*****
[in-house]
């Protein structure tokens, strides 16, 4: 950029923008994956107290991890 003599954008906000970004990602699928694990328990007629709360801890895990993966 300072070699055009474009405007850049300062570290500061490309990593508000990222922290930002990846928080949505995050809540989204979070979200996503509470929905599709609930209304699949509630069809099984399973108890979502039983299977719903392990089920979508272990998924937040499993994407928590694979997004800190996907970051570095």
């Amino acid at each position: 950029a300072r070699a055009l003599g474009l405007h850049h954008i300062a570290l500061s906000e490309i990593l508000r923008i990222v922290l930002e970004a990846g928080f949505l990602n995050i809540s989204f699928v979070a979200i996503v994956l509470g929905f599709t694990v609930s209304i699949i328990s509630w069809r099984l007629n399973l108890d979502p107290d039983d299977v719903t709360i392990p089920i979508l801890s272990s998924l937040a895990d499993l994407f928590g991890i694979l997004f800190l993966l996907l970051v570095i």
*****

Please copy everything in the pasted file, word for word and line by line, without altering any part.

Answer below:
[in-house]
């Protein structure tokens, strides 16, 4: 950029923008994956107290991890 003599954008906000970004990602699928694990328990007629709360801890895990993966 300072070699055009474009405007850049300062570290500061490309990593508000990222922290930002990846928080949505995050809540989204979070979200996503509470929905599709609930209304699949509630069809099984399973108890979502039983299977719903392990089920979508272990998924937040499993994407928590694979997004800190996907970051570095």
């Amino acid at each position: 950029a300072r070699a055009l003599g474009l405007h850049h954008i300062a570290l500061s906000e490309i990593l508000r923008i990222v922290l930002e970004a990846g928080f949505l990602n995050i809540s989204f699928v979070a979200i996503v994956l509470g929905f599709t694990v609930s209304i699949i328990s509630w069809r099984l007629n399973l108890d979502p107290d039983d299977v719903t709360i392990p089920i979508l801890s272990s998924l937040a895990d499993l994407f928590g991890i694979l997004f800190l993966l996907l970051v570095i």